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Posttraumatic Stress Disorder

You may have heard of Posttraumatic Stress Disorder (PTSD) on the news or from friends and family, and wondered what it is, or whether you or someone you know has it.

After a trauma or life-threatening event, it is common to have reactions such as upsetting memories of the event, increased jumpiness, or trouble sleeping. If these reactions do not go away or if they get worse, you may have PTSD.

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Seizures among Active Component service members, U.S. Armed Forces, 2007 – 2016

Infographic
1/25/2018
This retrospective study estimated the rates of seizures diagnosed among deployed and non-deployed service members to identify factors associated with seizures and determine if seizure rates differed in deployment settings. It also attempted to evaluate the associations between seizures, traumatic brain injury (TBI), and post-traumatic stress disorder (PTSD) by assessing correlations between the incidence rates of seizures and prior diagnoses of TBI and PTSD. Seizures have been defined as paroxysmal neurologic episodes caused by abnormal neuronal activity in the brain. Approximately one in 10 individuals will experience a seizure in their lifetime. Line graph 1: Annual crude incidence rates of seizures among non-deployed service members, active component, U.S. Armed Forces data •	A total of 16,257 seizure events of all types were identified among non-deployed service members during the 10-year surveillance period. •	The overall incidence rate was 12.9 seizures per 10,000 person-years (p-yrs.) •	There was a decrease in the rate of seizures diagnosed in the active component of the military during the 10-year period. Rates reached their lowest point in 2015 – 9.0 seizures per 10,000 p-yrs. •	Annual rates were markedly higher among service members with recent PTSD and TBI diagnoses, and among those with prior seizure diagnoses. Line graph 2: Annual crude incidence rates of seizures by traumatic brain injury (TBI) and recent post-traumatic stress disorder (PTSD) diagnosis among non-deployed active component service members, U.S. Armed Forces •	For service members who had received both TBI and PTSD diagnoses, seizure rates among the deployed and the non-deployed were two and three times the rates among those with only one of those diagnoses, respectively. •	Rates of seizures tended to be higher among service members who were: in the Army or Marine Corps, Female, African American, Younger than age 30, Veterans of no more than one previous deployment, and in the occupations of combat arms, armor, or healthcare Line graph 3: Annual crude incidence rates of seizures diagnosed among service members deployed to Operation Enduring Freedom, Operation Iraqi Freedom, or Operation New Dawn, U.S. Armed Forces, 2008 – 2016  •	A total of 814 cases of seizures were identified during deployment to operations in Iraq and Afghanistan during the 9-year surveillance period (2008 – 2016). •	For deployed service members, the overall incidence rate was 9.1 seizures per 10,000 p-yrs. •	Having either a TBI or recent PTSD diagnosis alone was associated with a 3-to 4-fold increase in the rate of seizures. •	Only 19 cases of seizures were diagnosed among deployed individuals with a recent PTSD diagnosis during the 9-year surveillance period. •	Overall incidence rates among deployed service members were highest for those in the Army, females, those younger than age 25, junior enlisted, and in healthcare occupations. Access the full report in the December 2017 MSMR (Vol. 24, No. 12). Go to www.Health.mil/MSMR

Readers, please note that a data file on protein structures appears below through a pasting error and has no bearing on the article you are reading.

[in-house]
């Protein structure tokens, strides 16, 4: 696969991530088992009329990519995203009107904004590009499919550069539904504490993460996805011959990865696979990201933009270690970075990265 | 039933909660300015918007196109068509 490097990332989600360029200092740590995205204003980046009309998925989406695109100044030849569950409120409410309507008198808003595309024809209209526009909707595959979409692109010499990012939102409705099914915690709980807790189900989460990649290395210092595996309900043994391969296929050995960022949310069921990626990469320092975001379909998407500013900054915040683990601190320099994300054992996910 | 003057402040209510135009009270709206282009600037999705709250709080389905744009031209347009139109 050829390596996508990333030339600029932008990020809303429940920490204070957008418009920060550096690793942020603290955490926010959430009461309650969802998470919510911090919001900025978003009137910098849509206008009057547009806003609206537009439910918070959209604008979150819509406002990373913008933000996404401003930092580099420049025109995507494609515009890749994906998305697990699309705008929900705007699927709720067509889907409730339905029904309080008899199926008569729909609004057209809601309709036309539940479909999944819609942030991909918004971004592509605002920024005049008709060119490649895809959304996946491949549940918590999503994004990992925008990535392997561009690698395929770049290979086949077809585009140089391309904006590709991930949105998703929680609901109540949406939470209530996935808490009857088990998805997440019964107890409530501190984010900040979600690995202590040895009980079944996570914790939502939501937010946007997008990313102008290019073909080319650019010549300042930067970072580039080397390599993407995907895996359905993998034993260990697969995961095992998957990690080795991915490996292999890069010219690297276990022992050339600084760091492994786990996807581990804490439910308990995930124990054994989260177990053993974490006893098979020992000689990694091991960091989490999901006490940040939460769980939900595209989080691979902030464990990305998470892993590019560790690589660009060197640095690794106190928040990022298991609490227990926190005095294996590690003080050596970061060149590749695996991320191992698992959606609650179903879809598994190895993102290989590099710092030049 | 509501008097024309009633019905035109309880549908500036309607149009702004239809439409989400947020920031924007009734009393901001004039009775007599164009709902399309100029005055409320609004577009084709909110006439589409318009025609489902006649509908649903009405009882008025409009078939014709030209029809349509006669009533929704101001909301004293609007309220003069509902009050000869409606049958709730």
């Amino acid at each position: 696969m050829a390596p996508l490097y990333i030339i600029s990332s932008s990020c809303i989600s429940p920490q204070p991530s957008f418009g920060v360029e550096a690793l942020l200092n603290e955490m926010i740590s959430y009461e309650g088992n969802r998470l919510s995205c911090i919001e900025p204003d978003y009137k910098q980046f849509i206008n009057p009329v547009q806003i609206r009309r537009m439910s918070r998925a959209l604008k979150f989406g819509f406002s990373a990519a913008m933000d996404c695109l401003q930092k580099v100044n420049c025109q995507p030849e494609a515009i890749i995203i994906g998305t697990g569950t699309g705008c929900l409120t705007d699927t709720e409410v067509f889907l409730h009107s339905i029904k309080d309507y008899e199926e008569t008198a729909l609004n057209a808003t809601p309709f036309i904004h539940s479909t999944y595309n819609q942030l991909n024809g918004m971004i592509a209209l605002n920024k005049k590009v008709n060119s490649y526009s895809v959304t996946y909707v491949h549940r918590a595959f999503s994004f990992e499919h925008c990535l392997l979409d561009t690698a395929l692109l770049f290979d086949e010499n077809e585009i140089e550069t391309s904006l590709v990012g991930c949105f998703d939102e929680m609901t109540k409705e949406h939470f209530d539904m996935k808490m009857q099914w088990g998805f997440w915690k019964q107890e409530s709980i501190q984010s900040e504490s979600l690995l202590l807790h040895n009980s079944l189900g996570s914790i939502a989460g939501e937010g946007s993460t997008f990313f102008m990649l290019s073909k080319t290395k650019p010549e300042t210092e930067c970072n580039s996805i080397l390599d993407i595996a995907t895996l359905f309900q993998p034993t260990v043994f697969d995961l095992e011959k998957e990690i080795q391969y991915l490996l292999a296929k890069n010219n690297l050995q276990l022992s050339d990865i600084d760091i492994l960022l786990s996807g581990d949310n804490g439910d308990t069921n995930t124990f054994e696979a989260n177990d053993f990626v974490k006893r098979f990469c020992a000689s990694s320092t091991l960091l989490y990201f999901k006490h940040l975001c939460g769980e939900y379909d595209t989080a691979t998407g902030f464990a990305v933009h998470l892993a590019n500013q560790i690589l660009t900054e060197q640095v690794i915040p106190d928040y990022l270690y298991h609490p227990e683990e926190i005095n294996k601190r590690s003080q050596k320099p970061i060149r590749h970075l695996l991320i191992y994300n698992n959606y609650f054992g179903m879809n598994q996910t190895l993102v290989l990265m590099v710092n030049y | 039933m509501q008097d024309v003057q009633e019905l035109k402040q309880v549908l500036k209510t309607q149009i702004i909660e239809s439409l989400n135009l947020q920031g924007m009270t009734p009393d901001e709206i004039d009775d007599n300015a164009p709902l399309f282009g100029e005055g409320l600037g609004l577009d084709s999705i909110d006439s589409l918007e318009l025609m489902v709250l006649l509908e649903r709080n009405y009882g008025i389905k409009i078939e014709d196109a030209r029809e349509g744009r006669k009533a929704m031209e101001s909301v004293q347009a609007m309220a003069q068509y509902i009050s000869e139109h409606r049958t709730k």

This infographic documents a retrospective study which estimated the rates of seizures diagnosed among deployed and non-deployed service members to identify factors associated with seizures and determine if seizure rates differed in deployment settings. The study also evaluated the associations between seizures, traumatic brain injury (TBI), and post ...

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Health Readiness | Posttraumatic Stress Disorder | Armed Forces Health Surveillance Branch | Medical Surveillance Monthly Report

Life with Lizzy

Article
11/1/2017
Army Master Sgt. Leigh Michel gets a kiss from her service dog Lizzy. (U.S. Army photo by Whitney Delbridge Nichels)

How a service dog is helping one combat veteran reconnect

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Warrior Care | Posttraumatic Stress Disorder

Magnets show promise in relieving depression, post-traumatic stress symptoms

Article
9/1/2017
A patient undergoes a procedure that stimulates the frontal part of the brain with a rapidly changing magnetic field. The treatment is seen as an alternative for techniques to treat post-traumatic stress. (Air Force photo by Staff Sgt. Chad Usher)

Some complementary and alternative techniques for treating post-traumatic stress were on display at the Military Health System Research Symposium.

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Posttraumatic Stress Disorder

PTSD game changer? Looking at brain molecules, sleep patterns for answers

Article
9/1/2017
Posttraumatic Stress Disorder is a significant or extreme emotional or psychological response to a shocking, dangerous, or traumatic event. Researchers discussed PTSD studies on sleep patterns and biomarkers at the Military Health System Research Symposium in Kissimmee, Florida. (U.S. Air Force photo by Senior Airman Christian Clausen/Released)